Vascular Plants of North Carolina
Account for Louisiana Sedge - Carex louisianica   L.H. Bailey
Members of Cyperaceae:
Members of Carex with account distribution info or public map:
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Section 5 » Order Cyperales » Family Cyperaceae
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AuthorL.H. Bailey
DistributionCoastal Plain and lower Piedmont, though absent or seemingly so in the far northeastern counties.

NJ to MO south to FL and TX.
AbundanceUncommon though widespread, in most eastern NC counties. Apparently most populations are small.
HabitatBottomlands and floodplains (blackwater and brownwater), often in slight depressions and usually where flooding duration is short.
See also Habitat Account for General Wet-Hydric Floodplains
PhenologyFlowering and fruiting May-July.
IdentificationWithin the Lupulinae section (the "corncob" sedges), Carex louisianica has relatively short and broad female spikes, with an overall ellipsoid or ovoid shape (vs. cylindrical in other members). It thus resembles C. greenei (formerly C. bullata) of the section Vesicariae, but differs in longer perigynia (10-14 mm vs. 6-10.2 in C. greenei).
Taxonomic CommentsNone

The genus Carex is the largest in North America, and among the largest in the world. In temperate and boreal regions, Carex is often the dominant or co-dominant ground layer in many habitats. Seeds (achenes) are valuable food for birds and small mammals, while foliage is used by birds and mammals to make nests and as food by mammals. Species of Carex often look vastly different from one another -- spikes erect vs. drooping, tiny inflorescence vs. whopping, culms leafy vs. naked, perigynia beaked vs. beakless, stems densely bunched vs. single, etc. The genus has been divided into many sections (or groups), based on shared characters; some taxonomists have suggested that these be different genera, but that proves unworkable (so far). All Carex share the feature of a perigynium (an outer covering) which completely surrounds the achene (seed). This covering may fit tightly or loosely (like a small bladder), depending on which group or species. Details of perigynia shape, ornamentation, presence and size of beak, number of striations (or veins) are all important ID features. In recent years Rob Naczi and colleagues have stressed the importance of arrangement of perigynia -- whether spiral (3+ ranks) or distichous (2-ranked) -- and have named a number of new species as well as split off some older synonyms. Therefore, RAB's (1968) key, excellent for its time, can only be used in a general way today. Members of some sections of Carex are difficult to key out (notably Ovales, Laxiflorae, Griseae); this is in part due to variation among individuals of a species, or failings of the key. FNA has drawings of most species and some species may be found in two or more places within a key, to acount for variability. New species to NC, and new to science(!), continue to be found in NC.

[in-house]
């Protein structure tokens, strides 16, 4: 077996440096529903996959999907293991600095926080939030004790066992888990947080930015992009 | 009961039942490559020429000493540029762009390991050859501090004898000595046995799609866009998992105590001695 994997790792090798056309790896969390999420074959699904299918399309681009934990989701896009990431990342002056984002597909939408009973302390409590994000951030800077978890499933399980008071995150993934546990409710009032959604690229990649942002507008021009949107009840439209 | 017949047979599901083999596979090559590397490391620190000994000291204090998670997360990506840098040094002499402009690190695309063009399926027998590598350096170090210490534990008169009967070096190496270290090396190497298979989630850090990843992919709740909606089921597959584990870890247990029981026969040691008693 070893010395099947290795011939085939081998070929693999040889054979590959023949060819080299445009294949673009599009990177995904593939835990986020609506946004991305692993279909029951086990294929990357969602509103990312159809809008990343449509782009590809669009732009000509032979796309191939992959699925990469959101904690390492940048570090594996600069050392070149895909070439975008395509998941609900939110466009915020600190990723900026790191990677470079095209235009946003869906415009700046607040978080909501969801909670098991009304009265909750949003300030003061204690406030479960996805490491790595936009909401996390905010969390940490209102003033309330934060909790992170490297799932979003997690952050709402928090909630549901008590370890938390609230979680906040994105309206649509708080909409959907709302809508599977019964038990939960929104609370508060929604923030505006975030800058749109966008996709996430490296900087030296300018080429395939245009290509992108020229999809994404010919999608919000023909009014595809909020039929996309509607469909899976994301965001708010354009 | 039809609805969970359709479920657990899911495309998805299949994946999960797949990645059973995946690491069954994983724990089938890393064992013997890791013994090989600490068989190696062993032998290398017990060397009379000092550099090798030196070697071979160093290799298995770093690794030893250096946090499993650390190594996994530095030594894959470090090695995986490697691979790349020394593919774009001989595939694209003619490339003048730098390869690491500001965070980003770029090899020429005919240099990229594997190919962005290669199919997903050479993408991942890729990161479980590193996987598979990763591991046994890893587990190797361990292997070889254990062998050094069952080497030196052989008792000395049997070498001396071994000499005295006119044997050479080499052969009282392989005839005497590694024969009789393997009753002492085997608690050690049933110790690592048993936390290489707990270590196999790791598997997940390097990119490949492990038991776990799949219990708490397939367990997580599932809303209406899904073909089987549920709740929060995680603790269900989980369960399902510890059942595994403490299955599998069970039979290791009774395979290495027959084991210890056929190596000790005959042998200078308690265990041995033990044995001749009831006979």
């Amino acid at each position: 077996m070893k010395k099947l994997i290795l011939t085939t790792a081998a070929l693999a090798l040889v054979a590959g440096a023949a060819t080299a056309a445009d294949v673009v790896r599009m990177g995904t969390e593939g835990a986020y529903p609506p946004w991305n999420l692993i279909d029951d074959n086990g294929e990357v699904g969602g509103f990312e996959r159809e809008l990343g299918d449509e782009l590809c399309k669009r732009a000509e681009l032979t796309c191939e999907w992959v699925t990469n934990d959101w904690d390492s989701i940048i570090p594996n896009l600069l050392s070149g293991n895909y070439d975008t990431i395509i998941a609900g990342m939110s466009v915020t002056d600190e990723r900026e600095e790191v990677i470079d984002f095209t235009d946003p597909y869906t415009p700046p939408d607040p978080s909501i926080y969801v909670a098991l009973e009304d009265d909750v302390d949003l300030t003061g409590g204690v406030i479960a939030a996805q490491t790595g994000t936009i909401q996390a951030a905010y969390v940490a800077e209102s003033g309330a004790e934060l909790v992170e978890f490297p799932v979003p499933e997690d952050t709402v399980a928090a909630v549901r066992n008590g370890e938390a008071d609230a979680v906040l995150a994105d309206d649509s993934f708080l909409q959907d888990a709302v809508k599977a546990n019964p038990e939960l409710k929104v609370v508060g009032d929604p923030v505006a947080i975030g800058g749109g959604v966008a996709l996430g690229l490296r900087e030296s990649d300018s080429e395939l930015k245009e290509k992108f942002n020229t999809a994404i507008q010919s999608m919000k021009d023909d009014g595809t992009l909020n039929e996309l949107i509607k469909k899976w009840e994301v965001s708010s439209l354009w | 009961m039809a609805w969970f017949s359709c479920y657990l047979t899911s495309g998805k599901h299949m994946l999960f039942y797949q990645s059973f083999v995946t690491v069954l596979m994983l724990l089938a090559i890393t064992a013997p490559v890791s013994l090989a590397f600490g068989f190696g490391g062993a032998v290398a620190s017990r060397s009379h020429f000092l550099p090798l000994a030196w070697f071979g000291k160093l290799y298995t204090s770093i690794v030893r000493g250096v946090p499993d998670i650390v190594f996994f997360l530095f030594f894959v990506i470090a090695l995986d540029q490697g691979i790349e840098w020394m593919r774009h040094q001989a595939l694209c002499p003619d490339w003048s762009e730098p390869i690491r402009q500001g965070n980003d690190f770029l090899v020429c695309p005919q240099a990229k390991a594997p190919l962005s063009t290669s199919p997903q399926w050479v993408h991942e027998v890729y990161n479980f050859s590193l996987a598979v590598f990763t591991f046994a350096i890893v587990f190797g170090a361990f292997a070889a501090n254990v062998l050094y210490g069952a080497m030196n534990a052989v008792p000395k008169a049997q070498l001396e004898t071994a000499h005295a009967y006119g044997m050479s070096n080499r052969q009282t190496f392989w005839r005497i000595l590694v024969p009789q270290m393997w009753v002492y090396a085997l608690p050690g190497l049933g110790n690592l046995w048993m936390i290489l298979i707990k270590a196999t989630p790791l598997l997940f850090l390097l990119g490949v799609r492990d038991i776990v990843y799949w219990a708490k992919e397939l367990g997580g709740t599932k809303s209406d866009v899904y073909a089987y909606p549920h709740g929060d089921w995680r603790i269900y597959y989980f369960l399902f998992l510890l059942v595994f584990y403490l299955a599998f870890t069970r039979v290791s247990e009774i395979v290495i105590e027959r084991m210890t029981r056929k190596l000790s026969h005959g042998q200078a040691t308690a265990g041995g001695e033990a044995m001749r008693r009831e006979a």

Other Common Name(s)None
State RankS4
Global RankG5
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